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The dithyramb, a choral song associated mostly with the god Dionysos, is the longest-surviving form of collective performance in Greek culture, lasting in its shifting shapes from the seventh century BC into late antiquity. Yet it has always stood in the shadow of its more glamorous relations - tragedy, comedy, and the satyr-play. This volume, with contributions from international experts in the field, is the first to look at dithyramb in its entirety, understanding it as an important social and cultural phenomenon of Greek antiquity. Dithyramb in Contextexplores the idea that the dithyramb is much more than a complex poetic form: the history of the dithyramb is a history of changing performance cultures which form part of a continuous social process. How the dithyramb functions as a marker, as well as a carrier, of social change throughout Greek antiquity is expressed in themes as various as performance and ritual, poetics and intertextuality, music and dance, and history and politics. Drawing together literary critics, historians of religion, archaeologists, epigraphers, and historians, this volume applies a wide historical and geographical framework, scrutinizing the poetry and, for the first time, giving due weight to the evidence of epigraphy and the visual arts.
Barbara Kowalzig is Associate Professor of Classics and History at New York University, and an Associate of the Centre Louis Gernet in Paris. Her research focuses on religion, music and performance, and cultural and economic anthropology in ancient Greece and the Mediterranean. She is the author of Singing for the Gods: Performances of Myth and Ritual in Archaic and Classical Greece (2007; 2011) and has published widely on Greek song-culture, ritual, and drama.
Peter Wilson is William Ritchie Professor of Classics at the University of Sydney and the inaugural Director of the Centre for Classical & Near Eastern Studies of Australia. He is the author of The Athenian Institution of the 'Khoregia': the Chorus, the City and the Stage, Greek Theatre and Festivals: Documentary Studies (2007) and Performance, Reception, Iconography: Studies in Honour of Oliver Taplin (with M. Revermann, 2008).
Table of Contents
Table of contents
List of contributors
List of Illustrations
Conventions and Abbreviations
1. Introduction: The World of Dithyramb, Barbara Kowalzig and Peter Wilson
I Social and Religious Contexts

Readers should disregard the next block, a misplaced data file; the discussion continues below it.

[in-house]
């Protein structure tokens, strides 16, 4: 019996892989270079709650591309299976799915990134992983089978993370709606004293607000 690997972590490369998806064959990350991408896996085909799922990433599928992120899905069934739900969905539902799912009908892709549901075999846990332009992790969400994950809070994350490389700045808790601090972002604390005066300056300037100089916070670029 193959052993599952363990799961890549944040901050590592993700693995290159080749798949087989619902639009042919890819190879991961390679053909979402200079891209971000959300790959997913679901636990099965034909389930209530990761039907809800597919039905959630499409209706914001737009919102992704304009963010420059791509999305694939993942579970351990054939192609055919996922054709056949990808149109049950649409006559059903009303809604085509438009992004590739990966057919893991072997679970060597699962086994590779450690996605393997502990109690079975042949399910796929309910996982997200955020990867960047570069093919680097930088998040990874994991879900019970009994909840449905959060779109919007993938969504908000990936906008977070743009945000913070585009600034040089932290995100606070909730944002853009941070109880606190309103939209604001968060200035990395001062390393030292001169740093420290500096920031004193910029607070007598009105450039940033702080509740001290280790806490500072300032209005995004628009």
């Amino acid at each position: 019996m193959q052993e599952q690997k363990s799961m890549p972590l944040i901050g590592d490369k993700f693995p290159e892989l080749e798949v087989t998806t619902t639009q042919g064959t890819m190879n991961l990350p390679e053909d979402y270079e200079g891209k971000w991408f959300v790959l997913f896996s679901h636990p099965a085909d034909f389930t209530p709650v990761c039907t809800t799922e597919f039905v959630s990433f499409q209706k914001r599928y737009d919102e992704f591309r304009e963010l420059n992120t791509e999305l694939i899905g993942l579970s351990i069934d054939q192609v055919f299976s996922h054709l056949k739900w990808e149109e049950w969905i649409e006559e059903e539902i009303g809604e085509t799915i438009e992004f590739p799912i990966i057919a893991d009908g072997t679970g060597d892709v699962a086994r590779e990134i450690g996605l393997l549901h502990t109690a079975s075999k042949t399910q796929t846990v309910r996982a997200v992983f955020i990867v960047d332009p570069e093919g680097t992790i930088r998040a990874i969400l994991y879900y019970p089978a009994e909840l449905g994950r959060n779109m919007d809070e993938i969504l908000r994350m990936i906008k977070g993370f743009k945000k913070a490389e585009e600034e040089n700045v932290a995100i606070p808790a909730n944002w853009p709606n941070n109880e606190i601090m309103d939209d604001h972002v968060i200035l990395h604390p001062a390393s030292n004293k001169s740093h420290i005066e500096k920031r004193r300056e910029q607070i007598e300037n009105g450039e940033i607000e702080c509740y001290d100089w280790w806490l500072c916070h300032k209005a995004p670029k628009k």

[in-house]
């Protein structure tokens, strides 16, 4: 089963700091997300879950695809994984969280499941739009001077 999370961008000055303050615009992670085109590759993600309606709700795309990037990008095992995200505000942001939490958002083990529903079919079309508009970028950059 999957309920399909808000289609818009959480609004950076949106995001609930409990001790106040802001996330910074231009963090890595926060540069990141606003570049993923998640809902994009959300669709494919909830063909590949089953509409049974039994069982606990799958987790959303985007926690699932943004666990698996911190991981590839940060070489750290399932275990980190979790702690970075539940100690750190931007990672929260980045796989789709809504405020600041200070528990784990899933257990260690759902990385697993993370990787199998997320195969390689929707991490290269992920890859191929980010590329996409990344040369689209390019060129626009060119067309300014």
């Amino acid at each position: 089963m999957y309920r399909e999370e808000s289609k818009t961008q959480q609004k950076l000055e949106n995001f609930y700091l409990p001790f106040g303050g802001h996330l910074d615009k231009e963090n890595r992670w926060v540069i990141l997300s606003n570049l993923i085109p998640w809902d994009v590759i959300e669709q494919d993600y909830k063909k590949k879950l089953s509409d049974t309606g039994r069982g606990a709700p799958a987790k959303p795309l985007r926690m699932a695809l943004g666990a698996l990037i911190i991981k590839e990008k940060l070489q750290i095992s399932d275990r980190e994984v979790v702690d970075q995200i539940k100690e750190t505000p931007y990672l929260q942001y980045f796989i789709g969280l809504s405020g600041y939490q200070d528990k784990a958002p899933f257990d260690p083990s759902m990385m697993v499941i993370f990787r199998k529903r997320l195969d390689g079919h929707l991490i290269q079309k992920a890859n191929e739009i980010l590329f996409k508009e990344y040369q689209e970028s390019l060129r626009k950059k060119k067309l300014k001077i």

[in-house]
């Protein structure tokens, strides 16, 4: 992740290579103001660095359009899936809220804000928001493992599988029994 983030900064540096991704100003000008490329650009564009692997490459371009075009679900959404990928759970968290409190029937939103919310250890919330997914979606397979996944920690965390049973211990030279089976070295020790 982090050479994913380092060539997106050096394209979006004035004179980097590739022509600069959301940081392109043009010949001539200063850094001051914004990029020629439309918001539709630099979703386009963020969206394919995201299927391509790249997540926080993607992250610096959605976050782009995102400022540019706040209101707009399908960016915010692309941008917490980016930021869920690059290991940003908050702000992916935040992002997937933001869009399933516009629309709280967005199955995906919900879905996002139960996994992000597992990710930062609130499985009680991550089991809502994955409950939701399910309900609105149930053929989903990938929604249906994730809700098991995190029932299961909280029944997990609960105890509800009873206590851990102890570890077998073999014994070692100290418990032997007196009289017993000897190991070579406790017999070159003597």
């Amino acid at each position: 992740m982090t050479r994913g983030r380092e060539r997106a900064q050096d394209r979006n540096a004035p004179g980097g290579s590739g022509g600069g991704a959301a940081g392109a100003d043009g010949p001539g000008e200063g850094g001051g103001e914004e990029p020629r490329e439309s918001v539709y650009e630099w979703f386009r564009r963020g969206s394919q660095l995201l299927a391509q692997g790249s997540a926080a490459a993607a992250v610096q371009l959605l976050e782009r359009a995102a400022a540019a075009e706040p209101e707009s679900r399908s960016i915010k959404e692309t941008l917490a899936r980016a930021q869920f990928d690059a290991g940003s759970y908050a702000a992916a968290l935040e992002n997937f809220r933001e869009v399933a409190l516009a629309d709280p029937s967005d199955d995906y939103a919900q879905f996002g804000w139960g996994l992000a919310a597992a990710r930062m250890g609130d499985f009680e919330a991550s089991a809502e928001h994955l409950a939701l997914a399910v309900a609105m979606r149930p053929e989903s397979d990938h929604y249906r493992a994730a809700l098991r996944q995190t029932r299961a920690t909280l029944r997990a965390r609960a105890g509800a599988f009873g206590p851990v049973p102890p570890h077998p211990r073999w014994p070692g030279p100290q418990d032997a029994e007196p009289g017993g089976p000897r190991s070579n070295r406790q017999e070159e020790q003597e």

2. Dancing Dolphins: Dithyramb and Society in the Archaic Period, Barbara Kowalzig
3. Becoming like Dionysos: Dithyramb and Dionysian Initiation, Salvatore Lavecchia
4. Demeter and Dionysos in the Sixth-Century Argolid: Lasos of Hermione, the Cult of Demeter Chthonia and the Origins of Dithyramb, Lucia Prauscello
5. Dithyramb and Greek Tragedy, Luigi Battezzato
II Defining an Elusive Performance Form
6. The Name of the Dithyramb: Diachronic and Diatopic Variations, Giovan Battista D Alessio
7. Athens and the Empire: The Contextual Flexibility of Dithyramb, and its Imperialist Ramifications, David Fearn
8. Cyclic Choroi and the Dithyramb in the Classical and Hellenistic period: a Problem of Definition, Paola Ceccarelli
9. The Semantics of Processional Dithyramb: Pindar s Second Dithyramb and Archaic Athenian Vase-Painting, Guy Hedreen
10. Music and Movement in the Dithyramb, Armand D Angour
III New Music
11. Songbenders of circular choruses : Dithyramb and the Demise of Music, John Curtis Franklin
12. Kyklops Kitharoidos: Dithyramb and Nomos in Play, Timothy Power
13. Satyr-play, dithyramb and the Geopolitics of Dionysian Style in Fifth-Century Athens, Mark Griffith
14. Performance and the Drinking Vessel: Looking for an Imagery of Dithyramb in the Time of the New Music, Alexander Heinemann
IV Towards a Poetics of Dithyramb
15. The Poetics of Dithyramb, Andrew Ford
16. The Dithyramb, a Dionysiac Poetic Form: Genre Rules and Cultic Contexts, Claude Calame
17. Dithyramb in Greek Thought: The Problem of Choral Mimesis, Anastasia-Erasmia Peponi
18. One for whom the tribes dispute: The Dithyrambic Poet and the City of Athens, Giorgio Ierano
V Dithyramb in the Roman Empire
19. Choroi and tripods: The Politics of the Choregia in Roman Athens, Julia L. Shear
20. Dithyrambos, Thriambos, Triumphus: Dionysiac Discourse at Rome, Ian Rutherford
Index of Passages